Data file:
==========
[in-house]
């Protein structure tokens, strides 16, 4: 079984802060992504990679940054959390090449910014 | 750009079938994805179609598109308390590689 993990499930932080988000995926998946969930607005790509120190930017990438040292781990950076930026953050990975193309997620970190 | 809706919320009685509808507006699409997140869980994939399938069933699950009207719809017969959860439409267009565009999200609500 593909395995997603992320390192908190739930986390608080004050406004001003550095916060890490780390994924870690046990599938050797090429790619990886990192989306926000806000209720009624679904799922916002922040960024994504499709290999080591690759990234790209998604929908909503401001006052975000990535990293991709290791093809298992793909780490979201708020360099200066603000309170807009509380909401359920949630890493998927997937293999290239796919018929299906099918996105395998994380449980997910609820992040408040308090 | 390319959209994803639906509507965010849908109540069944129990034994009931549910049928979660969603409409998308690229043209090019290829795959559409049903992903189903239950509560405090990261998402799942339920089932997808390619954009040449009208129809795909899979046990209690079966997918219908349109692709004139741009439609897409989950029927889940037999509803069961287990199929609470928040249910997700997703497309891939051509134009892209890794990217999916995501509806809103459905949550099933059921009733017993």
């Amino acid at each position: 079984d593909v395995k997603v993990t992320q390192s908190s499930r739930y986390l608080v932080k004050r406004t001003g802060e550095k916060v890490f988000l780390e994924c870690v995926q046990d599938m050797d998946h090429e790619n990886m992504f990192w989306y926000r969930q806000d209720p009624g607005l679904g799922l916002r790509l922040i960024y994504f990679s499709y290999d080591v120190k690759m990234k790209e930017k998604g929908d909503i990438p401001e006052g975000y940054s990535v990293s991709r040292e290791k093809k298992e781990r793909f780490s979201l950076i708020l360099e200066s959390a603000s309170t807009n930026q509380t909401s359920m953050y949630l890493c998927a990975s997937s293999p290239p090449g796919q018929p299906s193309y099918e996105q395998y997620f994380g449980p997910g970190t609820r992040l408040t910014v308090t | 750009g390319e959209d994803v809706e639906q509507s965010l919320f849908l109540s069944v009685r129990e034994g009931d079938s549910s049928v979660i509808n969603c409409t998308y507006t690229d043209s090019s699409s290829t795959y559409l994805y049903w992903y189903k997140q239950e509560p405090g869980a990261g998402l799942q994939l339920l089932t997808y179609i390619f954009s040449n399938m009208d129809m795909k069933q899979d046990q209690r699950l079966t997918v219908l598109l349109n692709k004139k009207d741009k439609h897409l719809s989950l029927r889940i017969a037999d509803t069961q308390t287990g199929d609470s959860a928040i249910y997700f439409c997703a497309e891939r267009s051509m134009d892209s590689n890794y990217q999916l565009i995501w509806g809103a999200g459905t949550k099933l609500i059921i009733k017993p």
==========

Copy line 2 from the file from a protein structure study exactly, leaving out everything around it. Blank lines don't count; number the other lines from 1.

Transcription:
């Protein structure tokens, strides 16, 4: 079984802060992504990679940054959390090449910014 | 750009079938994805179609598109308390590689 993990499930932080988000995926998946969930607005790509120190930017990438040292781990950076930026953050990975193309997620970190 | 809706919320009685509808507006699409997140869980994939399938069933699950009207719809017969959860439409267009565009999200609500 593909395995997603992320390192908190739930986390608080004050406004001003550095916060890490780390994924870690046990599938050797090429790619990886990192989306926000806000209720009624679904799922916002922040960024994504499709290999080591690759990234790209998604929908909503401001006052975000990535990293991709290791093809298992793909780490979201708020360099200066603000309170807009509380909401359920949630890493998927997937293999290239796919018929299906099918996105395998994380449980997910609820992040408040308090 | 390319959209994803639906509507965010849908109540069944129990034994009931549910049928979660969603409409998308690229043209090019290829795959559409049903992903189903239950509560405090990261998402799942339920089932997808390619954009040449009208129809795909899979046990209690079966997918219908349109692709004139741009439609897409989950029927889940037999509803069961287990199929609470928040249910997700997703497309891939051509134009892209890794990217999916995501509806809103459905949550099933059921009733017993």